1) A major battle needed to be won on Northern soil.

2) The South had to take a northern city.

3) They had to start arming slaves to prove they were willing to do what was needed to gain independence.

Slidell urged Lee to make a plea to the Congress and sway them to see reason in this regard. Slidell assumed that Lee's word would carry the weight needed to make them see reason and allow the French the ability to enter the war with a clear conscience. They could never in true faith side with a nation that refused to allow their slaves the opportunity to fight for their freedom. Yet if they would, it would show they weren't the dreadful people the populace that were Pro-Northern claimed the Confederacy was.

If Lee planned to or not at that time became a moot point. As he approached the Monocacy River, he ran into the most surprising of resistance. Washington at this time was defended by 55,000 men, most of them Invalids. Maj. General John G. Barnard in a bid to win glory and save Washington marched all 15,000 effectives out of Washington, including the 20th Maine which was sent to Fort Totten at Washington after their smallpox epidemic was resolved.

The Battle of the Monocacy was a fierce but short event. The 20th Maine, being the most veteran regiment gave a good accounting for itself. Yet their greatest contribution to the Northern cause was when Colonel Chamberlain, a little known professor from Maine, shot Lee who handed command over to Longstreet and commanded that he arm the 10,000 slaves of the Army of Northern Virginia.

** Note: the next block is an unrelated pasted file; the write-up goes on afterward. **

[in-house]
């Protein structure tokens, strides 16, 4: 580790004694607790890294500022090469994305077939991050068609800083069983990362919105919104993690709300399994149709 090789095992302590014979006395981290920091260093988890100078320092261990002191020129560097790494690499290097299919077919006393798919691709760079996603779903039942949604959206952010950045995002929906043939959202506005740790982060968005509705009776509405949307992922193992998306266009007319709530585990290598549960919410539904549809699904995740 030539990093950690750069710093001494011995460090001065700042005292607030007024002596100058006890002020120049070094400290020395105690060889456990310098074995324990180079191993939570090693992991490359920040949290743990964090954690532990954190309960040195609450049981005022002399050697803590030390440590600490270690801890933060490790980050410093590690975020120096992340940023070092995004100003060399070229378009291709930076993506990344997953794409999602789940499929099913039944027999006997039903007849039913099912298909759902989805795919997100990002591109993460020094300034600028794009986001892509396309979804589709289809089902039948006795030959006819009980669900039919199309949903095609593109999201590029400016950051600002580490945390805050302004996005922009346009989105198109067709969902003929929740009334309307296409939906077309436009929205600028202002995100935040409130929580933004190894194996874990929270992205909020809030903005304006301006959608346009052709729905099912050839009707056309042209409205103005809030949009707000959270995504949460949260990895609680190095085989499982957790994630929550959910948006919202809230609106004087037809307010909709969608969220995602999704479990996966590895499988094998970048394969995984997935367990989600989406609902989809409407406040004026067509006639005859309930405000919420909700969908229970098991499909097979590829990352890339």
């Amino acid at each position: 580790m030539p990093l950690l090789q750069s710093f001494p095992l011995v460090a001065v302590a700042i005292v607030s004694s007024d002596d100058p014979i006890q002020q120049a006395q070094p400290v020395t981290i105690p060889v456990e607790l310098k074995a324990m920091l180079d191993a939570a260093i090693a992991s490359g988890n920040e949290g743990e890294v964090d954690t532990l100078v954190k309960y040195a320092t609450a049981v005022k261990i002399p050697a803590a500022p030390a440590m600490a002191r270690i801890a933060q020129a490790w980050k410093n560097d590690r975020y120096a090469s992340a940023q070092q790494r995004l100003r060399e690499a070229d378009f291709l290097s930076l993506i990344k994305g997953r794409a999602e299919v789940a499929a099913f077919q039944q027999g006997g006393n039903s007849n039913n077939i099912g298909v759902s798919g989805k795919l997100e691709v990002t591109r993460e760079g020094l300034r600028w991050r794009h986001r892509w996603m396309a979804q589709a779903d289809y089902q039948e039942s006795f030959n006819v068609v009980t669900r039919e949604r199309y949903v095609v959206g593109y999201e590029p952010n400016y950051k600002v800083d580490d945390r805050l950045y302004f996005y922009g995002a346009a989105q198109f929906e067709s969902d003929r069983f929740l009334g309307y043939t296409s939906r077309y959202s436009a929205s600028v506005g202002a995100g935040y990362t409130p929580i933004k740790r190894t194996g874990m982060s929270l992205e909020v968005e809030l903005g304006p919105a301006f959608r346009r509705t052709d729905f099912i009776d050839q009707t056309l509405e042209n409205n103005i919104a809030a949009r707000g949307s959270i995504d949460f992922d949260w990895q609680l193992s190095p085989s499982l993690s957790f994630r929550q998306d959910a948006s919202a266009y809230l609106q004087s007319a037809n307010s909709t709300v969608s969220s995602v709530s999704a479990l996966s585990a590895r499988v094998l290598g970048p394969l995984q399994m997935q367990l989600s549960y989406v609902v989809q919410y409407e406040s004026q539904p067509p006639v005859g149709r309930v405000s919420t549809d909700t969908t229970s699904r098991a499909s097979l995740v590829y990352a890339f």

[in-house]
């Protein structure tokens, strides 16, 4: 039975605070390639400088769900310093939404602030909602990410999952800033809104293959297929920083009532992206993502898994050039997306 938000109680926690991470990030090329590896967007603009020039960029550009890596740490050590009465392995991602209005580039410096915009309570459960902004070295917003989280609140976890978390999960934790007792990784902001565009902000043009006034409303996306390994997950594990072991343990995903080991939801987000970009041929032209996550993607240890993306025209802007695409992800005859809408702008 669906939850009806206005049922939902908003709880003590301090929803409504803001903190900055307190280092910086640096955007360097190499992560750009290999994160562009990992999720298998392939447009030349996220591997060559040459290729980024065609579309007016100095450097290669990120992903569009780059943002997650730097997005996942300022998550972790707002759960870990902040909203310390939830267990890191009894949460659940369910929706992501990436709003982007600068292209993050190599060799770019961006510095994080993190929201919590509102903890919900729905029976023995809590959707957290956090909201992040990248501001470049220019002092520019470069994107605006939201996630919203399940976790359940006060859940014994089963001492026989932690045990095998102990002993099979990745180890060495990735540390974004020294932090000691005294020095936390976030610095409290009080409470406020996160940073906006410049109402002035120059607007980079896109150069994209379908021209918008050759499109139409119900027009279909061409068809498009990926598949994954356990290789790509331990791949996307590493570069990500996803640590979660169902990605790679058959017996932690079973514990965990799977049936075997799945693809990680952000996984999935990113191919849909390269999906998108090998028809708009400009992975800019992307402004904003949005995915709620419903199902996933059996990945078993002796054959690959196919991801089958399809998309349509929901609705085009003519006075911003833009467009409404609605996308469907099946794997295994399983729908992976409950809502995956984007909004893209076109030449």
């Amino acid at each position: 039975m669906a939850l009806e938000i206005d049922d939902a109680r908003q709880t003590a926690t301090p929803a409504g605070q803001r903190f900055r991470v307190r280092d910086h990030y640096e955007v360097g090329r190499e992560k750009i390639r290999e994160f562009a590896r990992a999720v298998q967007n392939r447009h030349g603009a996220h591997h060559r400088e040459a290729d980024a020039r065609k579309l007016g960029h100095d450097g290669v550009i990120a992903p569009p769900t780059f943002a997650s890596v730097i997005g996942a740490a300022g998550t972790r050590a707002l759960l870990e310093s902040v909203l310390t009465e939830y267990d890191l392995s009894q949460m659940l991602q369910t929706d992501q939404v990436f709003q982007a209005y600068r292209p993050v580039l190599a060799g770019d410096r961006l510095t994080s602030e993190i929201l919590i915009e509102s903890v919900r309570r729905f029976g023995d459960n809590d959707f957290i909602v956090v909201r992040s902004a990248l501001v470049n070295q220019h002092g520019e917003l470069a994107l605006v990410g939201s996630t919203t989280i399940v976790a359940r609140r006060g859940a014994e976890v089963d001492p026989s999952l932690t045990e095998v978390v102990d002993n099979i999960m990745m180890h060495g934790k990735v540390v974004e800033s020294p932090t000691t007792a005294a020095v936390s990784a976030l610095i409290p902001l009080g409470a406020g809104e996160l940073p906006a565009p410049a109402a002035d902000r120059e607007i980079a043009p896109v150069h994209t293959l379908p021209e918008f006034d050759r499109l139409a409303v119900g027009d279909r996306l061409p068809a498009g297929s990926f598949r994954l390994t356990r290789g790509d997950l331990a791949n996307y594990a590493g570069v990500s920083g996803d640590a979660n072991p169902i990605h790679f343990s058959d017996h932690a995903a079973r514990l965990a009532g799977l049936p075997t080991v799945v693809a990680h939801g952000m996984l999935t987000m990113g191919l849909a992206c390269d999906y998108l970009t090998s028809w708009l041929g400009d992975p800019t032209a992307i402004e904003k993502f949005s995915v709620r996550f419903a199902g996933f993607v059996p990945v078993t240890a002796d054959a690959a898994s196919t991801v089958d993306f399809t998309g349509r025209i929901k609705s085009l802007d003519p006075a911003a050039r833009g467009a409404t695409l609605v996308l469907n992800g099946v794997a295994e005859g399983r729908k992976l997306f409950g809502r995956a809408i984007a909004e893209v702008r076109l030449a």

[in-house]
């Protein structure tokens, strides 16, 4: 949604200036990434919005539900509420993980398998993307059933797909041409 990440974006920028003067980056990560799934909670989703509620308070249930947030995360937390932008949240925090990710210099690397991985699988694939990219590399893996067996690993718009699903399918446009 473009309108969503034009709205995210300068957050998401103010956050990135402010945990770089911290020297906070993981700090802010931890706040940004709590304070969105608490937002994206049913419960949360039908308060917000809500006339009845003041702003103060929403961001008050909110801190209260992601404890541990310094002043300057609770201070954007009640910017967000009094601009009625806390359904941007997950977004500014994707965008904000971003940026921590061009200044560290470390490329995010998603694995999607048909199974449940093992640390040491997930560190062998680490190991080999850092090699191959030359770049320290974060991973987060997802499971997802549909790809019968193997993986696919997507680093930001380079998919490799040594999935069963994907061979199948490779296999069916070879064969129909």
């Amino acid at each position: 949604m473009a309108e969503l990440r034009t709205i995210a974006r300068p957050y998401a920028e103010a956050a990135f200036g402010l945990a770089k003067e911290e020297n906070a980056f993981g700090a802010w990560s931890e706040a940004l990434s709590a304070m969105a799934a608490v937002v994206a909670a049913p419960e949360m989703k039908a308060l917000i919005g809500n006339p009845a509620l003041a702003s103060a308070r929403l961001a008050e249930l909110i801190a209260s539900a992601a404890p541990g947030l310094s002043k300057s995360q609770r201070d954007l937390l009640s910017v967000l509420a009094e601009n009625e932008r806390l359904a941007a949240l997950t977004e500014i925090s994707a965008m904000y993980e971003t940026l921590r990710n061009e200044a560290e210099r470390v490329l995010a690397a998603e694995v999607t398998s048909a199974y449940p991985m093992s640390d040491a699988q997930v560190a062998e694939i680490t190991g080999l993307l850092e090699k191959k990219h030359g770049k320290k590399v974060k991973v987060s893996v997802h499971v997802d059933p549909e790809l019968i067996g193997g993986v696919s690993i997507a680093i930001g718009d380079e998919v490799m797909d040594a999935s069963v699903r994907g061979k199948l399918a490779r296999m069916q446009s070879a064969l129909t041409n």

Chamberlain paid a heavy price for his action though. He and his brother were both shot in the battle and Chamberlain was pushed into the Monocacy River by one of his regimental officers to hide him.

Rocco-Monocacy.jpg


The same day the Battle of the Monocacy disaster was happening, George Armstrong Custer launched a raid into Lexington, Virginia, and burned the Military Academy down to the ground. This was a secret part of Reynolds' plan to fight the south. As the main army fought Lee's army in the broad open fields, Cavalry units, small ones, were infiltrated into the Shenandoah Valley with one goal, disrupt the breadbasket of the South as much as possible. Few knew of this part of the plan.